By Nancy Smorch
I started reading " The Secret Life of Plants," by Peter Tompkins and Christopher Bird quite a few years ago. I had purchased it on Amazon (Again, one of their recommendations. Thanks, Amazon!).
It sat on my bookshelf with all the other books waiting to be read, and then a friend whose knowledge I deeply respect, Dr. Sue Morter, saw it sitting, and mentioned that her mother had recommended that book to her. She read it and had found it fascinating.
So I dusted it off and dove into it for a bit, and I found it deeply fascinating as well.
I also found it exciting to read about this whole new world of plants and how they communicate, and learned that although they have no nervous system and brain as humans do, they do utilize quite an intricate system for communication.
Now, this was about 10 years ago, and back then I didn’t share much of what I read with too many people – I knew they wouldn’t be very receptive.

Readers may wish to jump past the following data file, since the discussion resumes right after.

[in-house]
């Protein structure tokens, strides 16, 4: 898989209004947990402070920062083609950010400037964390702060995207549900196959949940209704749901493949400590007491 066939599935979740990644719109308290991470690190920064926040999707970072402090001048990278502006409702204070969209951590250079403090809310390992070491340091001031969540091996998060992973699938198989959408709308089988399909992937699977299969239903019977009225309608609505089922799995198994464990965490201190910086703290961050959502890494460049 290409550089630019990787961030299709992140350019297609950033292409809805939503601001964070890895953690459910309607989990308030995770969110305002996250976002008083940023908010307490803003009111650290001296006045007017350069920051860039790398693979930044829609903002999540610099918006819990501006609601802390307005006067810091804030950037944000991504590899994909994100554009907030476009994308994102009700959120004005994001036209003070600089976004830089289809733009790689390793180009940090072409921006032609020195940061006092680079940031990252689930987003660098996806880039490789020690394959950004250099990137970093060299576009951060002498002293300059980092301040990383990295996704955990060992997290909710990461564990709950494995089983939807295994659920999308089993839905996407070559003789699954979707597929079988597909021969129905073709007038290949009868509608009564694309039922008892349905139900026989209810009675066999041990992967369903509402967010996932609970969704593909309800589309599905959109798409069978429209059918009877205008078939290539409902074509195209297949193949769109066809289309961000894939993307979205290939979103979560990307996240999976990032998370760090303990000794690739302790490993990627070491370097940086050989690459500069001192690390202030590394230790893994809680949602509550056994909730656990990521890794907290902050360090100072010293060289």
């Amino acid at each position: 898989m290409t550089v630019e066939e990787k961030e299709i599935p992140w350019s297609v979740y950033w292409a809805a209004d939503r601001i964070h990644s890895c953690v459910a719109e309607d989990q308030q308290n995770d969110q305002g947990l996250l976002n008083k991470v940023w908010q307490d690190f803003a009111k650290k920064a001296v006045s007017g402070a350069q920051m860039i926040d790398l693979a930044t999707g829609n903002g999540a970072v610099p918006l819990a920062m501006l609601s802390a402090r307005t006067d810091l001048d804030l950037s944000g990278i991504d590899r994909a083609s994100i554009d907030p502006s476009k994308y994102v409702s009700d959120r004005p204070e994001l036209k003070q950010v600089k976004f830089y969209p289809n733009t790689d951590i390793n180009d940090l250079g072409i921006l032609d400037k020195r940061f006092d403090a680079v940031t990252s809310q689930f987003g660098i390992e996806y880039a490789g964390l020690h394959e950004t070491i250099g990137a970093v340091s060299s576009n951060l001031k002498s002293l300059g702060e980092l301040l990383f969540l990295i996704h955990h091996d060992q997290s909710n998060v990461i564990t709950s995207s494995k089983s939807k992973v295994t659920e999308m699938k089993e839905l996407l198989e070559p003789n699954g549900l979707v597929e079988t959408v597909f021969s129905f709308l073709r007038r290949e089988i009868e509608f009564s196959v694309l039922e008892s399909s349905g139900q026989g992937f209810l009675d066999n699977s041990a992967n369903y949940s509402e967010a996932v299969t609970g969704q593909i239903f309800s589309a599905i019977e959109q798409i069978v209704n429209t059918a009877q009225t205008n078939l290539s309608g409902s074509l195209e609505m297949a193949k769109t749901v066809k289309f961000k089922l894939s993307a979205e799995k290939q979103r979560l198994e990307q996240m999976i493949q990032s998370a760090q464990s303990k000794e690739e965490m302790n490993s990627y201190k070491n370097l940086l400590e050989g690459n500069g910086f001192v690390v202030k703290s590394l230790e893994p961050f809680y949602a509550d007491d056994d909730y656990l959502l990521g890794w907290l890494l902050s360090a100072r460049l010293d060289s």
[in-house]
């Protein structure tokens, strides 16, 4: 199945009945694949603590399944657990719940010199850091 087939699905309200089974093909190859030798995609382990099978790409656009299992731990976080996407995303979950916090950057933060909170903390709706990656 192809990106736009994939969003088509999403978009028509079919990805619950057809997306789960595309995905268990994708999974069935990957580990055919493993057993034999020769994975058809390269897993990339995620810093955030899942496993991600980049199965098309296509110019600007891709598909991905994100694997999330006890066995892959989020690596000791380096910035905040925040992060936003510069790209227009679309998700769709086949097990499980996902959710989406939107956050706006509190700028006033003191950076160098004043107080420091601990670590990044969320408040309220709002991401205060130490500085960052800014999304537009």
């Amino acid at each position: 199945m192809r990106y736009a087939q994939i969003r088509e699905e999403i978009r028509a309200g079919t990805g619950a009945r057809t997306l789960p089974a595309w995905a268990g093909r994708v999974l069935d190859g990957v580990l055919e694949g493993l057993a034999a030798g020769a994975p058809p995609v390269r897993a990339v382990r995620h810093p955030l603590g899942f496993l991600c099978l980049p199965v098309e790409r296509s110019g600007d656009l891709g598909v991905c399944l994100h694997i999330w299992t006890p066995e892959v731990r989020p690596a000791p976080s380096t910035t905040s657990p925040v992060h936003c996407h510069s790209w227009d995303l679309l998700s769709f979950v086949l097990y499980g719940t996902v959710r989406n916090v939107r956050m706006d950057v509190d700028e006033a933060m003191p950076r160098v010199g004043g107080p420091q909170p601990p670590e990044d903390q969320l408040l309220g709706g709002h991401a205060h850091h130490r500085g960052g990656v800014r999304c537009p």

Years later, when I went to a presentation given by Deepak Chopra, he mentioned Cleve Backster, author of "Primary Perception," whose studies were referenced in this book.
I became even more excited, as the information exposed in the book was becoming more widely discussed. I began sharing what I had read, and surprisingly, others were intrigued as well.
Given how passionate I am about growing food the best way possible - for the benefit of humans, animals, and the environment - I am feeling a mental nudge to open it up and refresh myself on all the information.
I’ve always felt that plants have an innate sense of intelligence - I mean, how could they produce such amazing things like flowers or fruits or herbs or trees from seeds if they didn’t?
My mind always wants to know how and why, and I guess that’s why I love this book. It shares the scientific research behind the intelligence in plants and their relationship to humans.
I also purchased "Secrets of the Soil" by Tompkins and Bird, and I’m hoping for time to crack that one open as well. But, yet again, I am feeling nudged to start reading it, especially as we are trying to bring the soil in our original horse pastures back to health. I’m hoping I will find some interesting answers as I read.
I love stuff like this - it pushes the boundaries of what we think is reality, and opens up a whole new world of perceptions and possibilities.
Perhaps therein we will find many of the answers we need to start healing the planet.